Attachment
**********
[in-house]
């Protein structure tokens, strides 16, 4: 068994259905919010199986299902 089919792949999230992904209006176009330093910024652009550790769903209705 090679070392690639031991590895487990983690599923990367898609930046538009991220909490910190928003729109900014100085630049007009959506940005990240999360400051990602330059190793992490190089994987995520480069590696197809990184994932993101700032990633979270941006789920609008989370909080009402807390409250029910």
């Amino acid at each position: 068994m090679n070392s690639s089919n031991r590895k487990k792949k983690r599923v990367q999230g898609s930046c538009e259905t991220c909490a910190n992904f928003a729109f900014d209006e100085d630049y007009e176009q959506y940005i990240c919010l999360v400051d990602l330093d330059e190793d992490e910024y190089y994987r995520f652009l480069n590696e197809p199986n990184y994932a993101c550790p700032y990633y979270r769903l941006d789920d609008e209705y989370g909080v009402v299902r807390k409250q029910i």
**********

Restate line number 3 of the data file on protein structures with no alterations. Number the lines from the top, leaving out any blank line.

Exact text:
């Amino acid at each position: 068994m090679n070392s690639s089919n031991r590895k487990k792949k983690r599923v990367q999230g898609s930046c538009e259905t991220c909490a910190n992904f928003a729109f900014d209006e100085d630049y007009e176009q959506y940005i990240c919010l999360v400051d990602l330093d330059e190793d992490e910024y190089y994987r995520f652009l480069n590696e197809p199986n990184y994932a993101c550790p700032y990633y979270r769903l941006d789920d609008e209705y989370g909080v009402v299902r807390k409250q029910i």